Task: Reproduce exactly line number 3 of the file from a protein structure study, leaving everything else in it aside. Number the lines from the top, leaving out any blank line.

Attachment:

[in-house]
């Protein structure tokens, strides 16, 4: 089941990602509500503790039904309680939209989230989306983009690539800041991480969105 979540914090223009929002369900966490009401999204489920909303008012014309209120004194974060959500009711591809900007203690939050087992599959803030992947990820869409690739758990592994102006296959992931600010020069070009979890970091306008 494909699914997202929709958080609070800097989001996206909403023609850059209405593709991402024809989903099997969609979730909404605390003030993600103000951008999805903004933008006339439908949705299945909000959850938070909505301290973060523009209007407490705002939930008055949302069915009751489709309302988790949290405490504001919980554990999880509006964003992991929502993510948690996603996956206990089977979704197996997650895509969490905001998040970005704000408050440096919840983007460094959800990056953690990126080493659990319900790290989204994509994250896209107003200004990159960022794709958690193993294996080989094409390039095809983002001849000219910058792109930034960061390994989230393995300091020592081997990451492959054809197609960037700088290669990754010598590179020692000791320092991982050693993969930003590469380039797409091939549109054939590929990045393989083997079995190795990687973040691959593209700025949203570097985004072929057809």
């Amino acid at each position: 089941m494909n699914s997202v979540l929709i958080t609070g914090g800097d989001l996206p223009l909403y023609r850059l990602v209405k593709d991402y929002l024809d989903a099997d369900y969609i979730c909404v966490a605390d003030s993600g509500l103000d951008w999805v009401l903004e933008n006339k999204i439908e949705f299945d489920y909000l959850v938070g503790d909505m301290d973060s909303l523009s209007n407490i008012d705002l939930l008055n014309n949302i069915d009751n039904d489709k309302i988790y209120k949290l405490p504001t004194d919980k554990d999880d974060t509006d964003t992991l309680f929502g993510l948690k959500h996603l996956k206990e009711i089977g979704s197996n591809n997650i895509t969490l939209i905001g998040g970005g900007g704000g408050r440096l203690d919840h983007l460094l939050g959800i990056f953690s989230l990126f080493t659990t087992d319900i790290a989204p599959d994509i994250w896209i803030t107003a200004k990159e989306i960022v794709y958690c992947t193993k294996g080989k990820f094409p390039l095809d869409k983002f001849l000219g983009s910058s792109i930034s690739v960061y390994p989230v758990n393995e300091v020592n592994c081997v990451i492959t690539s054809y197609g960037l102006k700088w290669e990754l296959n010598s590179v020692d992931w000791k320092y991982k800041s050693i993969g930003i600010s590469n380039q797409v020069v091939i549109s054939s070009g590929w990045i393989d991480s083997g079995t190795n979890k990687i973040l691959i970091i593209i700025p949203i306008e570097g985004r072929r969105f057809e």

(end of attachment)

């Amino acid at each position: 089941m494909n699914s997202v979540l929709i958080t609070g914090g800097d989001l996206p223009l909403y023609r850059l990602v209405k593709d991402y929002l024809d989903a099997d369900y969609i979730c909404v966490a605390d003030s993600g509500l103000d951008w999805v009401l903004e933008n006339k999204i439908e949705f299945d489920y909000l959850v938070g503790d909505m301290d973060s909303l523009s209007n407490i008012d705002l939930l008055n014309n949302i069915d009751n039904d489709k309302i988790y209120k949290l405490p504001t004194d919980k554990d999880d974060t509006d964003t992991l309680f929502g993510l948690k959500h996603l996956k206990e009711i089977g979704s197996n591809n997650i895509t969490l939209i905001g998040g970005g900007g704000g408050r440096l203690d919840h983007l460094l939050g959800i990056f953690s989230l990126f080493t659990t087992d319900i790290a989204p599959d994509i994250w896209i803030t107003a200004k990159e989306i960022v794709y958690c992947t193993k294996g080989k990820f094409p390039l095809d869409k983002f001849l000219g983009s910058s792109i930034s690739v960061y390994p989230v758990n393995e300091v020592n592994c081997v990451i492959t690539s054809y197609g960037l102006k700088w290669e990754l296959n010598s590179v020692d992931w000791k320092y991982k800041s050693i993969g930003i600010s590469n380039q797409v020069v091939i549109s054939s070009g590929w990045i393989d991480s083997g079995t190795n979890k990687i973040l691959i970091i593209i700025p949203i306008e570097g985004r072929r969105f057809e």